What is 'good' and 'bad' work? Are we just looking to see ourselves represented? Should we rethink curating? As Fierce Festival opens in Birmingham, Artistic Director Aaron Wright shares some blazingly honest reflections on life, art and live art
Confessions of a live art programmer
Last Yearz Interesting Negro Jamila Johnson-Small. Photo: Katarzyna Perlak and Carlos Jimenez
It’s been 18 months since I took up the post of Artistic Director of Fierce Festival, Birmingham’s acclaimed international festival of live art. I was 27 when I started the role and the youngest director of an NPO organisation in the country. It’s been a steep learning curve, as I’ve got to know an international circuit of artists, curators and venues. These are some reflections, though more often than not, I’ve been left with more questions than answers:
- We all have some serious baggage when we watch a performance: within us sits everything we've ever experienced, and everything we've ever known, therefore no two-people's experience of a work can ever be the same.
- Does my upbringing, my whiteness, my maleness, my queerness affect what I'm seeing? Could my race explain why I wasn't wild about a particular dance show?
- Why is every theatre showing the same few artists? Why is representation still so bad?
- I talk to an artist of colour who felt like a work by another artist of colour pandered to white audiences. I liked the work.
- Who can make art about what?
- We like to relate to performance, we like to think it's speaking directly to us. Are we just looking to see ourselves represented?
- If your programme isn't foregrounding the work of queer artists, artists of colour, disabled artists – why bother?
- Does the term diversity imply a white centre from which everybody else is "diverse"?
- Do we need to completely rethink models of curating? Is curating dictating?
- For every show I actively dislike I guarantee I'll be surrounded by audiences who feel the exact opposite. Is one response more valid than the other?
- I no longer have any idea what constitutes 'good' or 'bad' work. Objectivity is impossible, so do we have a duty to programme beyond our own tastes?
- I'd rather watch Britain's Got Talent than go to the opera.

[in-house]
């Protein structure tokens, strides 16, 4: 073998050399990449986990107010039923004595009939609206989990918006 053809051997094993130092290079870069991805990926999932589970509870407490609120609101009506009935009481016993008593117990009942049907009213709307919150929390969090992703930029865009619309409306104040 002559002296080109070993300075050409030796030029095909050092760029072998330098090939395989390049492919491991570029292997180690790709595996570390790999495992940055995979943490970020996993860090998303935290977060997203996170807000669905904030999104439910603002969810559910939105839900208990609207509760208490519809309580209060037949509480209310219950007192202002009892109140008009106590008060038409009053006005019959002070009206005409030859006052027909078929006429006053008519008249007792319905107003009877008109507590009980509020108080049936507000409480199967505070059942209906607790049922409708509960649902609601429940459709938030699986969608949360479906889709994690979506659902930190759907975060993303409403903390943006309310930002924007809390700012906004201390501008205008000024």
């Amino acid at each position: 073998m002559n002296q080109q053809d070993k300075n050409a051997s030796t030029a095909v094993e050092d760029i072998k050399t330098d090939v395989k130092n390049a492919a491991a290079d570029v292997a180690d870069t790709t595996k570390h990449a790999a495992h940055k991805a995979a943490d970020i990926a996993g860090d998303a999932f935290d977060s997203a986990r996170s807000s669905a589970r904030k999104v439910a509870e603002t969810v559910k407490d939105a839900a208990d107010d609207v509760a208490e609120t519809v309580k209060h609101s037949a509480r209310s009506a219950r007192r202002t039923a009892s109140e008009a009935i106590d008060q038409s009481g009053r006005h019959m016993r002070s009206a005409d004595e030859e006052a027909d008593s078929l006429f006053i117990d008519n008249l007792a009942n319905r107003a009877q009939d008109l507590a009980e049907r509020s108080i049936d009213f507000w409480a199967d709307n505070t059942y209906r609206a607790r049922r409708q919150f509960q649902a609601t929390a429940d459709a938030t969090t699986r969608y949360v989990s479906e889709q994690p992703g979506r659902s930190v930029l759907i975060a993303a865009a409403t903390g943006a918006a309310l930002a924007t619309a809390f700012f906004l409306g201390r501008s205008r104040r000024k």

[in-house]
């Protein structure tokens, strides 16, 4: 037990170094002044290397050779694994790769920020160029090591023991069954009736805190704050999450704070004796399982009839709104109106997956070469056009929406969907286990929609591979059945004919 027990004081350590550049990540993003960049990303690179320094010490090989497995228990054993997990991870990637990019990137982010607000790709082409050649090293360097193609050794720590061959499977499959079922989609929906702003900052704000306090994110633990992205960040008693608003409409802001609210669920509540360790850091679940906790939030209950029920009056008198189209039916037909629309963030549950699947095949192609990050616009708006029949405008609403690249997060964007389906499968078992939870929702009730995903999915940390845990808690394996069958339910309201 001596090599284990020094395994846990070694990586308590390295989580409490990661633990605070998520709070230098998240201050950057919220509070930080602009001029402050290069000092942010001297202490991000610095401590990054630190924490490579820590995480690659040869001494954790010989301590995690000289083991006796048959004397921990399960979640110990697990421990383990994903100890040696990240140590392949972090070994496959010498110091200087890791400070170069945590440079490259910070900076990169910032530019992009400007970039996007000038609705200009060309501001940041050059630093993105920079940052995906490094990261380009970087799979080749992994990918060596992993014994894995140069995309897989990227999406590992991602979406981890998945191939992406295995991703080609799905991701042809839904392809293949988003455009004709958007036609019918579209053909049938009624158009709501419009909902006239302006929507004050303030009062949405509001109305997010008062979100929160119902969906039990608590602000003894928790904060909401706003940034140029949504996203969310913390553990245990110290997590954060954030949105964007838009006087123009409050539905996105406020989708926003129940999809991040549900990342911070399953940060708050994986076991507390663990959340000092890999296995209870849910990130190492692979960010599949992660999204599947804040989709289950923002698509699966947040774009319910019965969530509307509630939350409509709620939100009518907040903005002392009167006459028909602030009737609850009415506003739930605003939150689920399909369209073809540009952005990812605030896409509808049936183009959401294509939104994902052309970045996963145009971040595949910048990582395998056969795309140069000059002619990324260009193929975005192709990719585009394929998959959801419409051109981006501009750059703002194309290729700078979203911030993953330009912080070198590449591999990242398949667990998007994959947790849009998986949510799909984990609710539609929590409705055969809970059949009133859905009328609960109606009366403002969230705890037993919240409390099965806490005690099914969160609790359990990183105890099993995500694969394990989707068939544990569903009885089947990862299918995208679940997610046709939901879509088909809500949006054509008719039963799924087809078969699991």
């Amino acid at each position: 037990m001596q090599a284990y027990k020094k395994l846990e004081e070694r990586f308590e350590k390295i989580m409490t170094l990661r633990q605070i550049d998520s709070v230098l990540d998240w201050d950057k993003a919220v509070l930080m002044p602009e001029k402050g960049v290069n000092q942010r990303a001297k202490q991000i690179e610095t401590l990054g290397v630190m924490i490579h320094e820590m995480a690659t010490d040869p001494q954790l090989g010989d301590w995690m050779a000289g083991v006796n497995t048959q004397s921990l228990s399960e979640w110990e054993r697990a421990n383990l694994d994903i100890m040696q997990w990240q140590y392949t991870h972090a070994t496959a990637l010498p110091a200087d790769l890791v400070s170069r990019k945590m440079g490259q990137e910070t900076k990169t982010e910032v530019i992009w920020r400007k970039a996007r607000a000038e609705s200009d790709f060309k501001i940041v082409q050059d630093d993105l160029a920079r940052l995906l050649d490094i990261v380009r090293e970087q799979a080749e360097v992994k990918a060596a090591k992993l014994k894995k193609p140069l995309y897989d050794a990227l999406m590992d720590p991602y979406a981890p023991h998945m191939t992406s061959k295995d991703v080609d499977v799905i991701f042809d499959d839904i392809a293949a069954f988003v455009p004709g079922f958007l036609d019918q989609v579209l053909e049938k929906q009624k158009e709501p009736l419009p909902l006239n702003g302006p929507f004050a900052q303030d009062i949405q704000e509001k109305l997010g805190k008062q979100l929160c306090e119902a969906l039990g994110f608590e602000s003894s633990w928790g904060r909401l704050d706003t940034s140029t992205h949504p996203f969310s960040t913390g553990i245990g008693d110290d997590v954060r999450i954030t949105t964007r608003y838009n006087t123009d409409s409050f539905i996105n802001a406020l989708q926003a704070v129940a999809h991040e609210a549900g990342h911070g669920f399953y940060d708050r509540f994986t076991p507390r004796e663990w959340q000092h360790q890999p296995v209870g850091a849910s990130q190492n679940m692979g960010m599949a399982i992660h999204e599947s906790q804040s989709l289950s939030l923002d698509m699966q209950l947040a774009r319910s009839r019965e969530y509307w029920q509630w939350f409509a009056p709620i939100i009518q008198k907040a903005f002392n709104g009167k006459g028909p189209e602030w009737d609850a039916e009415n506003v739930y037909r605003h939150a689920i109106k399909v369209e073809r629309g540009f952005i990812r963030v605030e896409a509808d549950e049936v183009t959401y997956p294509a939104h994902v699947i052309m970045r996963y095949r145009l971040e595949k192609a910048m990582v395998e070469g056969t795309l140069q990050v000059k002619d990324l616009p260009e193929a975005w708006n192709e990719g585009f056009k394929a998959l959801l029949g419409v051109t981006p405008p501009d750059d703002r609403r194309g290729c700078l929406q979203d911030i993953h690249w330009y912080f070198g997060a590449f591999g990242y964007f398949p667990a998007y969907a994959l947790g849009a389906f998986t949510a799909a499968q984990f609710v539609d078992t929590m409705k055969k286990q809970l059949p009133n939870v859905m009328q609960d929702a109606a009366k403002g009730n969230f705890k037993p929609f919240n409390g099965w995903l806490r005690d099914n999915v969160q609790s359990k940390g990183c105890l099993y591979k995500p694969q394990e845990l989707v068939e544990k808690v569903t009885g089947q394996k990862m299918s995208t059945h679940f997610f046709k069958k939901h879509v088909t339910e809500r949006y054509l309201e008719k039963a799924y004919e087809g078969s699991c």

"Does diversity imply a white centre from which everybody else is 'diverse'?"The Famous Lauren Barri Holstein, Notorious. Photo: Timothy Fluck
- Since taking up the post I've been waiting for a knock out show. Why can't I find a knock out show? What do I mean by a knock out show? Have my standards changed since I took up the post? Is the weight of expectation ruining performance for me?
- Sitting through six shows a day isn't a great way to see work. It commodities and objectifies, often belittling an art's practice. One show blurs into another, attentions wane.
- Does the commercial theatre group ATG have a stranglehold on our theatregoing culture? Would if be better if audiences saw 12 £10 shows a year rather than two £60 shows?
- The future of theatre probably won't be found in new writing.
- I know three artists who have featured in Private Eye's Pseud's Corner this year. I know three artists who have appeared on reality television this year. One of these artists appeared in both.
- What is the difference between "low brow" culture and "high brow" culture?
- I'd rather go clubbing than go to the theatre.
- Should we limit artistic creativity in the name of accessibility? Should we put marketing copy through a jargon machine? Is there value in giving artists total free reign? Would anyone come to the show if the artist was left to promote it?
- I remember the first time I ever went in an art gallery aged 15. I felt policed, unwelcome and was on my best behaviour. How can I stop others having a similar experience?
- Access to the arts starts with me. How I conduct myself publicly and professionally affects not just how people perceive Fierce, but how people perceive the arts generally.
- "Unprofessionalism" is a political tactic.
- Is my age and lack of experience an asset to Fierce? If we want to appeal to younger audiences, should we have younger artistic directors?
- Do we have to have felt pleasure to deem something a worthy artistic experience? Do we have to have felt like we understood an art work to take something from it? Should we try to move past notions of 'understanding'? is nay response valid?
At Fierce, any response is valid.
Aaron Wright visited Bangladesh and Pakistan earlier this year, alongside colleagues from Birmingham Rep and SAMPAD and in partnership with the British Council, to plan a series of residencies in Birmingham for artists from South Asia. As a result of this visit, Reetu Sattar, a performance artist from Bangladesh, performs at Fierce 2017.